Wednesday, March 4th, 2020

Lil Mosey – Blueberry Faygo

Another contender for Ultimate Soda-Titled Song enters the ring…



[Video]
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Kylo Nocom: Given TikTok’s fixation on seconds-long bits of gratification, trends that involve unreleased tracks only amplify how frustrating it is to know these songs won’t ever be officially available. Lana Del Rey’s “Queen of Disaster” is a lost cause, Azealia Banks’s “Competition” already got refurbished into “Luxury,” and the beat to “Blueberry Faygo” was apparently bought by another rapper before Lil Mosey could put this out. Of course, something must have been worked out eventually, because after a year of hopeless waiting we’ve finally got something. Callan’s production brings back the best of summer 2016 with a low-pass filter of a wordless vocal sample, while Lil Mosey’s counting hook has the confidence .Paak’s lame posturing never had on “RNP.” Very little else happens asides from hook, a smart move considering that it was always going to be the best part of the song, and thus “Blueberry Faygo” does everything it was required to do.
[9]

Natasha Genet Avery: TikTok, by design, rewards gif-sized perfection –“Blueberry Faygo’s” 12-second chorus, with its NSFW nursery rhyme melody (“one bad bitch, two big 40’s…”), a bubbly Johnny Gill sample, and a catchy producer tag that’s fun to lip-sync (Damn, Callan!), was destined to spur an easy-to-follow dance trend. But even the best gifs grow tired after a few loops, and “Blueberry Faygo” goes flat despite a 2:22 runtime.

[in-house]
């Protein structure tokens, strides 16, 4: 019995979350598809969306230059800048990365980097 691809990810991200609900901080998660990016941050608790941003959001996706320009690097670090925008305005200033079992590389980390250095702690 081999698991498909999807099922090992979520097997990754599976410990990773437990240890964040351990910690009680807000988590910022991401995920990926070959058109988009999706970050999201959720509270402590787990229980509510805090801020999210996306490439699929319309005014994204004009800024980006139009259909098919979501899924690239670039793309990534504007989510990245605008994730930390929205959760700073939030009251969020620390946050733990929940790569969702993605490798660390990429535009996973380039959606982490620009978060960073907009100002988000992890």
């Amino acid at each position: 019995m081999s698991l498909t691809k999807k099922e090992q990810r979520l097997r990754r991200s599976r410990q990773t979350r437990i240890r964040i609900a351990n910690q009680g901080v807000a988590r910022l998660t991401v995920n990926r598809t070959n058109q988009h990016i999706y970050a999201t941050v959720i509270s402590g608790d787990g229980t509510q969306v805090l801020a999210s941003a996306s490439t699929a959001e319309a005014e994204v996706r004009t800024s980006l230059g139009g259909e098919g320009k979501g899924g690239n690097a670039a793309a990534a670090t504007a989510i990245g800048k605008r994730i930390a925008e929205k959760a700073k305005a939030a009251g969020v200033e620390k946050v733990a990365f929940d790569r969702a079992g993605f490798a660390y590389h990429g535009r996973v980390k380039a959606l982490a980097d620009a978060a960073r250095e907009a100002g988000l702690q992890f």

[5]

Oliver Maier: This melody does not warrant having a hook built around it, much less every line of an entire song. Mosey flattens the spritely beat under his rote delivery and cement-coloured personality.
[3]

Brad Shoup: The hook’s so good he doesn’t want to leave. And I get it, even though my brain keeps trying to switch to “Tom’s Diner.”
[7]

Jacob Sujin Kuppermann: Lil Mosey still lacks charisma and interesting things to say. But “Blueberry Faygo” is so insistently hooky, from the count-up hook to the muzak-type beat, that it doesn’t even matter. In fact, his lack of personality lets the whole song breathe — Callan’s production is the star here, airy and locked into a groove: Mosey just a side dish.
[7]

Tim de Reuse: What could’ve been totally forgettable becomes oddly compelling by virtue of the clutter in the beat; the filtered, sped-up R&B sample, luscious seventh chords, and breathy backing vocals leave absolutely no moment free of messy detail. I’d happily nod along while half-perceiving this on someone else’s car radio.
[6]

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